A few days ago I read Jane Hart’s post sharing what she calls The 10 Tools Challenge. I love the idea and will definitely be participating. In short, the challenge consists of four parts:
- Choose 10 new tools to explore this year. The tools should be something that you can use personally or professionally.
- Commit to the challenge publicly. Blog about it, tweet about it, post a facebook post about it… you get the idea. I’d also suggest adding a comment to Jane’s post to identify yourself as part of the challenge community.
- Share your thoughts and experiences on exploring each new tool.
- At the end of the year, share your reflections on the entire experience.
Most of the reflecting and sharing would likely be best suited for a blog, so as Jane suggests in her post, if you don’t already have one, perhaps a blog would be one of the tools to start with.
I love opportunities like this. They provide a great structure for expanding our knowledge and skills. They also provide a great opportunity to reduce a risk I find we often fall into in Learning and Development.
Too often we find ourselves trying to fit the proverbial square peg into the round hole. When presented with a problem, it’s human nature to use the knowledge, skills, and tools at readily at your disposal to try and solve it. The problem is, many in our industry have a very limited selection of tools from which to choose from. We have competency in some well-established methods (such as building a classroom-based workshop or and elearning course) so we usually apply those tools to almost every problem.
In addition, in today’s business climate most of us don’t have the luxury to look at a problem and research different tools that best address the performance issue. We live in a world of NOW. By the time the performance need comes up, it’s already too late to try and find a tool that can be leveraged as part of a solution.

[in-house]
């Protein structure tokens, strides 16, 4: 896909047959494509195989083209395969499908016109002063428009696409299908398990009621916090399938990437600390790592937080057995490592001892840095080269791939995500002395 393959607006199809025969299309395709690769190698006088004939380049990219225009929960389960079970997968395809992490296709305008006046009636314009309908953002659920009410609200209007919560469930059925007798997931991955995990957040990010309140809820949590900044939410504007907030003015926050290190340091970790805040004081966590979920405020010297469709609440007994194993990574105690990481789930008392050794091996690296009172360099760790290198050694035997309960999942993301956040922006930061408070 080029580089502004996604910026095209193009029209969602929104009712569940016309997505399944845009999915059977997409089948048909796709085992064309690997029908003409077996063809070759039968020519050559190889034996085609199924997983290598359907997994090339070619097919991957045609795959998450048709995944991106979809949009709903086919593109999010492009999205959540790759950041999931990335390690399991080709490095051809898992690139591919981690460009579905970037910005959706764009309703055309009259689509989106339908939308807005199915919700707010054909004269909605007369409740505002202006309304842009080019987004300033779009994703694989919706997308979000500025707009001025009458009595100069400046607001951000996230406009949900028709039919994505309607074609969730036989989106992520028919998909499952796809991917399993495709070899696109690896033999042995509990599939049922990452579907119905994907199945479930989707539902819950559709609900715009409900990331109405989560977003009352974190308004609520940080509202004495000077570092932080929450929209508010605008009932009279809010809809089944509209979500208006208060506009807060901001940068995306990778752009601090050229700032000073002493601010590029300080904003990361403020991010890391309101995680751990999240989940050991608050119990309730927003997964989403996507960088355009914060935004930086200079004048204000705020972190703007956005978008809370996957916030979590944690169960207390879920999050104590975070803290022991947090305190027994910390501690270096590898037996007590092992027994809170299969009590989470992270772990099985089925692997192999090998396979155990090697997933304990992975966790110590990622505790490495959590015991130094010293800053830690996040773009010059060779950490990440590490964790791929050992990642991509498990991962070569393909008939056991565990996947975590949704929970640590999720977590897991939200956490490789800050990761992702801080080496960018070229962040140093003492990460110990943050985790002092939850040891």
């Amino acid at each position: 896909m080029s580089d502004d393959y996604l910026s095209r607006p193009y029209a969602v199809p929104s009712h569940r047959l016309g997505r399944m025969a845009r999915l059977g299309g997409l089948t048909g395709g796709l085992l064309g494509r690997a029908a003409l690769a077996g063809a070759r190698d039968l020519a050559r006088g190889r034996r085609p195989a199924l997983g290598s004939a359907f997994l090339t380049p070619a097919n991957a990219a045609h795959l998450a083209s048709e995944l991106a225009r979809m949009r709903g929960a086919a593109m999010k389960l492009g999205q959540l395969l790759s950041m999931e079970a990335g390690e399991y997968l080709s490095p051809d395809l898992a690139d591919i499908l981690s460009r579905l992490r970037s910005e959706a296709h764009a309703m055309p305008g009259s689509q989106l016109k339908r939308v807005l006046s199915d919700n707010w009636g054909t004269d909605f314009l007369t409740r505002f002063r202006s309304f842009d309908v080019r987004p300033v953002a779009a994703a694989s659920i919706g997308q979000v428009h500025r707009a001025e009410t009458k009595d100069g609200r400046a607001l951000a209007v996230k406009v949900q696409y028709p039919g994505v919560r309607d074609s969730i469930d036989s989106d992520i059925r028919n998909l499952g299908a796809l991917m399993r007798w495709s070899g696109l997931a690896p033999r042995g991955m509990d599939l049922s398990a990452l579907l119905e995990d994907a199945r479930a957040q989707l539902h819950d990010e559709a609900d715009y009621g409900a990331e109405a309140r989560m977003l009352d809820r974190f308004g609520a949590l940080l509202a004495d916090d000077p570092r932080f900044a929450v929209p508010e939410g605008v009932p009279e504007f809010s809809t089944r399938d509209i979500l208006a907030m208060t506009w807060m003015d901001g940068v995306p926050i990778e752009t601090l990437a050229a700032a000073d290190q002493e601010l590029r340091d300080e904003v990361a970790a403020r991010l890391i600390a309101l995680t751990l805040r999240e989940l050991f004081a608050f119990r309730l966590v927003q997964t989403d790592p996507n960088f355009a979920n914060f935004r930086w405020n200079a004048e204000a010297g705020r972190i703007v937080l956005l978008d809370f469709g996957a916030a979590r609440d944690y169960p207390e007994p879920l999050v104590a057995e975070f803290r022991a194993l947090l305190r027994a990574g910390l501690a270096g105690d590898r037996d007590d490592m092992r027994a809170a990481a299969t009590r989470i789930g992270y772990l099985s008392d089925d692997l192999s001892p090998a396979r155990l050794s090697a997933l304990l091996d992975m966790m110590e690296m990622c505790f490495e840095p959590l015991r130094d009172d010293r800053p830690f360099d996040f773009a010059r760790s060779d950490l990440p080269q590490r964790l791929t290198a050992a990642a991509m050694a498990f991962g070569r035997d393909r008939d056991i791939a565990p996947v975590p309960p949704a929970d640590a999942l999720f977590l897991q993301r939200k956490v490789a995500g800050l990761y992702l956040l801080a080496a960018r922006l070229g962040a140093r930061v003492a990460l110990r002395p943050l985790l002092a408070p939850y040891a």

That’s why I like a challenge like this. This challenge involves looking at tools that could benefit you in your personal or professional life. As we look at these tools, natural connections will form to the past, to projects and tasks that might have been easier or accomplished more effectively had the tool you’re exploring been applied to it.
That, to me, is the real value of this challenge. At the end of this year you’ll be familiar and skilled with at least ten new tools. That’s ten new tools that your brain will automatically apply to future problems. It enhances your ability to apply the right tools to the right tasks.
Personally, I’m going to use this challenge to formalize some of what I’ve already been planning for 2013. I’ve got a passion for curation as a growing competency in learning and development, and while I’ve grown familiar with popular tools like Scoop.it and Storify, there are countless other curation tools to explore.
I’m sure at some point during the year I’ll explore other non-curation tools as part of this challenge; after all, we should always be looking to explore things outside of our comfort zone. But for now, I’m looking forward to accepting this challenge and diving into a few lesser-known curation tools.
I hope you too accept Jane’s challenge. I look forward to learning from the reflections of those that do.